One of the problems of being busy is that we find ourselves only half way involved with any thing we might be doing.  We’re only half paying attention to the TV show or the song on the radio because we’re also planning tomorrow’s meetings and assorted lists.  We’re texting our friend while we sit in church and nod at our spouse as we’re being told about an interesting article in the paper, interesting to the spouse, not so much to us.  So, as it turns out, maybe nobody’s really listening even if they can drowned out enough superfluous sounds to make hearing possible.

Measure twice, cut once is an old saying.  Or we have two ears and one mouth so we can  listen twice as much as we talk, or so we say.  Really?  I can only imagine that it must have been somewhat easier in Jesus’ day to actually get someone to want to listen to you.  After all, they weren’t distracted by email, TV, Ipods and a million other sounds of current culture, trains, planes, and automobiles included.  Perhaps then, when one person spoke to another, the sounds of another human voice were welcomed in a big way to break up the silence and the monotony of staring  at the sheep out in the pasture lands or watching the grain ripen in the field.

One of the biggest issues in interpersonal relationships is about having a sense of being heard, really being listened to by the person you hand picked to be part of your life.  Somehow when you chose each other and declared that you would spend the next years and decades together, you made a packed to co-exist, to talk, to enrich each others lives.  Of course, how could you know that you’d have to text someone at work from your cell phone just when your spouse wanted to talk about something important?  How could you have projected into the future enough to know that your GPS would talk more while you were riding in the car than you and your spouse would talk?  It’s not your fault really. It’s just the state of the world we live in.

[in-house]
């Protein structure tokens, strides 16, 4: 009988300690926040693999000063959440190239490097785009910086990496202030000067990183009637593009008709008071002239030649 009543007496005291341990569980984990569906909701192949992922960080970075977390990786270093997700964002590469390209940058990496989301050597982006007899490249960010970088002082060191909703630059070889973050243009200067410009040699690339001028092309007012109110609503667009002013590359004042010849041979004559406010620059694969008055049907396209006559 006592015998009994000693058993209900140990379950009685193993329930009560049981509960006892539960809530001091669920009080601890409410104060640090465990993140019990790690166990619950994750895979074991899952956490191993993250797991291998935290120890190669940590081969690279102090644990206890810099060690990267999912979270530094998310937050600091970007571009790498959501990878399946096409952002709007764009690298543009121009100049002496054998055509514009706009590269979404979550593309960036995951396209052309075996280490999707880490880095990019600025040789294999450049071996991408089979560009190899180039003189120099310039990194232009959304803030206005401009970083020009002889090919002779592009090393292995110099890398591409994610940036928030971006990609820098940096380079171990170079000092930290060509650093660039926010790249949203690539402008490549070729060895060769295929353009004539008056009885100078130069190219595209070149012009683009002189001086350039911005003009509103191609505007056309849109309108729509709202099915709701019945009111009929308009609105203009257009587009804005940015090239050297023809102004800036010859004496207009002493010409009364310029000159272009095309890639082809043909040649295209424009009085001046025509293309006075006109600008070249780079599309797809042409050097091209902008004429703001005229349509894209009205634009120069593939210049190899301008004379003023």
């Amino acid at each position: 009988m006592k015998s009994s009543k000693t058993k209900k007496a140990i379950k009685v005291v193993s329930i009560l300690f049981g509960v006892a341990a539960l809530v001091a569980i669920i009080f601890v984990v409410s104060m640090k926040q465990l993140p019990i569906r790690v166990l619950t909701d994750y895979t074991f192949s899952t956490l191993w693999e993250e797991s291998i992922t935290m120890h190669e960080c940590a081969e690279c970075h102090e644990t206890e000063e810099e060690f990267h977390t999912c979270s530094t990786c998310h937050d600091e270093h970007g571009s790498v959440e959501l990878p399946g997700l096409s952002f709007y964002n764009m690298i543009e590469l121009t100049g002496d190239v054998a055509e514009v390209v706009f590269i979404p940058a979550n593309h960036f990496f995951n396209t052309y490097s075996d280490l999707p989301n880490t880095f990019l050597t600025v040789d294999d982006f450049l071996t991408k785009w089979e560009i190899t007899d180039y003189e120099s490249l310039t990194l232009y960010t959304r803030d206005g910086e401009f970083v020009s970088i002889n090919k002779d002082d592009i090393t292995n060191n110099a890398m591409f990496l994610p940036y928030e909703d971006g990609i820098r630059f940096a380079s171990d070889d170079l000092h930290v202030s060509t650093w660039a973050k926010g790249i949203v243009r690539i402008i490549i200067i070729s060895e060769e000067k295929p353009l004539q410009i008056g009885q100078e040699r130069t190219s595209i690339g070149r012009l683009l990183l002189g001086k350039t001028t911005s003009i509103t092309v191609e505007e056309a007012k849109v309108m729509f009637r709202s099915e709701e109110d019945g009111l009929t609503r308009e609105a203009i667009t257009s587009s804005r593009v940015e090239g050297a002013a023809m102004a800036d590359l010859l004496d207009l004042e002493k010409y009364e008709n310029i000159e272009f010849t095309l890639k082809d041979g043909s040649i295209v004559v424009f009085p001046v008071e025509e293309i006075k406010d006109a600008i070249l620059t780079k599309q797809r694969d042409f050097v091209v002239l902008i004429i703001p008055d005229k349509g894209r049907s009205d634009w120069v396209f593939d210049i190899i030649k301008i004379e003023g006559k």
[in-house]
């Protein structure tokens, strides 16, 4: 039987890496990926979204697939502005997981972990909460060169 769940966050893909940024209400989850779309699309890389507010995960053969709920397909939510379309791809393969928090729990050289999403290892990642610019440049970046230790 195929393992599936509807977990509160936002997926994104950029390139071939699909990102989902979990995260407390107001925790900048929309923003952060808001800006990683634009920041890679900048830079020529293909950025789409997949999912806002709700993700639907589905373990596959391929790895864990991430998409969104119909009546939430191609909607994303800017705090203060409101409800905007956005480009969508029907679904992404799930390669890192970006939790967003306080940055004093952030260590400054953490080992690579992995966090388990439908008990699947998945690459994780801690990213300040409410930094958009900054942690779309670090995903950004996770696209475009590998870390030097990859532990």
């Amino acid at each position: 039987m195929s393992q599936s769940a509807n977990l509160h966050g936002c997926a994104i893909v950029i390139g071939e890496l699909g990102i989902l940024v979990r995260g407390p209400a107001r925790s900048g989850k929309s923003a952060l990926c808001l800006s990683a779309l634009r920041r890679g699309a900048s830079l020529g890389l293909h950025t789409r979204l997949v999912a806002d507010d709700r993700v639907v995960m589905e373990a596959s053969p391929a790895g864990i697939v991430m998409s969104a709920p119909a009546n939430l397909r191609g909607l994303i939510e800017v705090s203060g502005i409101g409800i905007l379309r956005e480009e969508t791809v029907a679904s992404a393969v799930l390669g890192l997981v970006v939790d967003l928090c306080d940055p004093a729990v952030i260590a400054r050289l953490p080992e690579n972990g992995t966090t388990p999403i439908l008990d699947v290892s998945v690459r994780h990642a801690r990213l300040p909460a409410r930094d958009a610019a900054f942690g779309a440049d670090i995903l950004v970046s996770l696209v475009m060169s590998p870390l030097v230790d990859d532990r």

So how do you get a personal audience with your spouse or your partner or your boss so that you feel like something is being transmitted clearly, beyond just the sounds of the words in the air?  How can you know that being able to hear means you’re actually being heard, that your words are being processed and considered?

Perhaps the best way to test this idea is simply to be the kind of listener you hope others around you will become.  Stop what you’re doing.  Make eye contact.  Acknowledge with your body language and your responses that every word is being registered and that you are fully present in that moment as a listener.  Perhaps that form of listening from you will help those near you want to share those same skills when you talk.  If you find yourself repeating the things you just said twice already because someone wasn’t fully engaged, try making hearing and listening a priority in your own communication.  Think of it as the way you hope God might be listening to you…fully engaged, fully attentive to just you even though He has a trillion others to listen to as well.  Somehow He’s never too busy.  Let’s work on not being too busy either because it’s always important to listen with the heart.

Thanks for hearing me on this one.

  1. mark says:

    The Buddhist teachings on listening speak of the “faults of the container” as aspects if mind that make true listening (aka hearing) impossible. Very quickly:

    The first is having a mind like a container that is turned over, i.e, nothing can enter it. We must listen with open mind in order to truly hear what is being said to us.

    The second is having a mind that is filled, like a container cluttered to the brim. There is no room for anything to enter, sit and take root. So we try to empty of “our stuff” when we are listening.

    The third is having a mind that is like a container that is dirty, i.e., whatever enters, no matter how clean and pure, is polluted with our own judgments, prejudices, sticky stuff.

    And then there is the mind that is like a container with a hole in bottom, no matter what enters, it leaks out.

    Think about the faults of a container when engaging in meaningful conversation, open and prepare for what is being said. There are few gifts we can give others more wonderful than simply hearing clearly and holding gently what they are saying to us.

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